While watching baseball, I often think about which of today’s players will end up enshrined in the Hall of Fame. There are a number of players that seem like no brainers (ex. Mike Trout) while others are borderline candidates (ex. Carlos Beltran). There are some that were easily first ballot but have harmed their chances (ex. Alex Rodriguez) while some were headed in the right direction until injuries steered them off course (ex. Adam Wainwright).
As a thought experiment, I decided to examine the current 40 man rosters of each team in the National League Central and highlight the players on each team with the best chance of making it all the way to Cooperstown, New York. I have avoided players who have accumulated one full year or less of service time with their pro club due to the lack of stable data from such a small sample. Today’s post focuses on the Cincinnati Reds.
Players in contention:
Brandon Phillips: Age 35. Resume: 1 season of 30/30 and 2 seasons of 20/20 production. Phillips is close to 200/200 for his career which is nice production from a second baseman. He has been an All Star 3 times, a Silver Slugger 1 time, and has 4 Gold Gloves although defensive metrics do not particularly like his defense (9.8 defensive WAR total over 15 years). Phillips has had a nice career but it won’t be enough to get him into Cooperstown unless he puts up another half decade of well-above average production at second base. Hall of Fame chance: 7%.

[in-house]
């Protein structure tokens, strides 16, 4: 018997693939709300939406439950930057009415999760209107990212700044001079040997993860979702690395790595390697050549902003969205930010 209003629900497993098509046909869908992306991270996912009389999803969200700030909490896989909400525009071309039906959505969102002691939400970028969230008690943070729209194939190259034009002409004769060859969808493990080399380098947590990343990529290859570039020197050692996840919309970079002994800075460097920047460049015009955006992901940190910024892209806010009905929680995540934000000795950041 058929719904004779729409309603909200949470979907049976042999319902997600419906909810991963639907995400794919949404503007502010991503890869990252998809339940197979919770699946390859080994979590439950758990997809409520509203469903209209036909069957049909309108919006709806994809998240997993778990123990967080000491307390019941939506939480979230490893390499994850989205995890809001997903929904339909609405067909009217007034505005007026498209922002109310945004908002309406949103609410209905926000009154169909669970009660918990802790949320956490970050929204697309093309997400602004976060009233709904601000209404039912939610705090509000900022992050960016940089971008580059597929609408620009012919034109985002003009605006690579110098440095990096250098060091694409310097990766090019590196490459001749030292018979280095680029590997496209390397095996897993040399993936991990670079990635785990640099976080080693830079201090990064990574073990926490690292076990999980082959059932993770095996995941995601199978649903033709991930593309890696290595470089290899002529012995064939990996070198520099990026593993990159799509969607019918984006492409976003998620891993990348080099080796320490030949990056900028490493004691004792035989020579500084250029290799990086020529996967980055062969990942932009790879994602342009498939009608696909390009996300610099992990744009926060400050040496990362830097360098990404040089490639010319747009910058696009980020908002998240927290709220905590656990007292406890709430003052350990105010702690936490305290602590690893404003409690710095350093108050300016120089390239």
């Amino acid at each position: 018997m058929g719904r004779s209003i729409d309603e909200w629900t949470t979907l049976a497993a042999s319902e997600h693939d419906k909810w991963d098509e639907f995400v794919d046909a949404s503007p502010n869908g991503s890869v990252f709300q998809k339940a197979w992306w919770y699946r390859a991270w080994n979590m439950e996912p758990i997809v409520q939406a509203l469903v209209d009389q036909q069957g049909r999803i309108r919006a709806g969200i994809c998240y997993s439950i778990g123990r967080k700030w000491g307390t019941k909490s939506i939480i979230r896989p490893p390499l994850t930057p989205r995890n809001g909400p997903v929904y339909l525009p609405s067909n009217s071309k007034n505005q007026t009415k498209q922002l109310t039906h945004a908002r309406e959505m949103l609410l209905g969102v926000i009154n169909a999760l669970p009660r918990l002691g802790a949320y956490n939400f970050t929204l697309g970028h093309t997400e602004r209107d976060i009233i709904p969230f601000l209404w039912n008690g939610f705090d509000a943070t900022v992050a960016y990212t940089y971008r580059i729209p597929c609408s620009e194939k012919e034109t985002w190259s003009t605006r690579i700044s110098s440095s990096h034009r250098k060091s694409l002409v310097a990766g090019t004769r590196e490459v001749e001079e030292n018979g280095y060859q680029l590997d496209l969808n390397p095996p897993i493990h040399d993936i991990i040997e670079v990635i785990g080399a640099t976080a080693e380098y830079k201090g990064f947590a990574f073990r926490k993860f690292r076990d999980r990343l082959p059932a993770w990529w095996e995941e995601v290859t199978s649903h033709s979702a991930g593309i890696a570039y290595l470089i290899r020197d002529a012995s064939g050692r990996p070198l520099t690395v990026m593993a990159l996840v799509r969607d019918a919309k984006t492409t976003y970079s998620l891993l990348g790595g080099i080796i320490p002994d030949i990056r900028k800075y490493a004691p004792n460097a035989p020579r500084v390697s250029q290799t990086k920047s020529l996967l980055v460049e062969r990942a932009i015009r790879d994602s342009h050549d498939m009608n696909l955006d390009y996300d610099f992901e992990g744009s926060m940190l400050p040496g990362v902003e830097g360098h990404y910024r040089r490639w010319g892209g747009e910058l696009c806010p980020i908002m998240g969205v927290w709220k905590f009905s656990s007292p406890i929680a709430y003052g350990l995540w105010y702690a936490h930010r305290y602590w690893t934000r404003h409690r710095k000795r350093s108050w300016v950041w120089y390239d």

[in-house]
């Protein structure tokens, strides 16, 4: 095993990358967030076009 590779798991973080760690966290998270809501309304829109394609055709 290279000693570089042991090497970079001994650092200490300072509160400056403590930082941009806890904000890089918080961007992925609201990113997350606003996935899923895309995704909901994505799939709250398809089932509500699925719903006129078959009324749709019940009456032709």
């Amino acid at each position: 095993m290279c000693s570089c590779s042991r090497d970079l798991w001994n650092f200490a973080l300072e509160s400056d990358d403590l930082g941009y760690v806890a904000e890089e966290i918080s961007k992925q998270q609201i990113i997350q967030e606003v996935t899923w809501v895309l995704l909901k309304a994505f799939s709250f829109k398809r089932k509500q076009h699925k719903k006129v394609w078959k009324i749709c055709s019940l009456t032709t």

Joey Votto: Age 32. Resume: 4 All Star selections, 1 MVP, 1 Gold Glove. Votto has an impressive career .310 batting average and .956 OPS. He also often leads the league in walks. The knock on Votto is that he appears to sacrifice counting stats for plate discipline which hurts his overall counting numbers. However, he has accumulated 45.9 WAR and is currently in his 10th pro season. Playing for a retooling Reds team will hurt his counting numbers until his supporting cast matures and the lackluster product on the field will remove him from the national spotlight. Votto’s individual performance with the bat will likely keep him in contention for the Hall but he’ll need to perform at his current level for at least another 5 years. Hall of Fame chance: 50%.
Billy Hamilton: Age 25. 3 years of 50 plus steals (counting 2016 where he presently has swiped 51). Hamilton has no power and questions about his batting eye hampers any projection for growth. Defensive metrics appear to like his outfield play but his defensive WAR is not eye popping. At 25 his skills need to take a big jump forward because his wheels will begin to slow in the next few years. One trick ponies (ex. Vince Coleman) don’t get to Cooperstown. Hall of Fame chance: 3%.
For Part I of this article which highlights the Chicago Cubs, click here.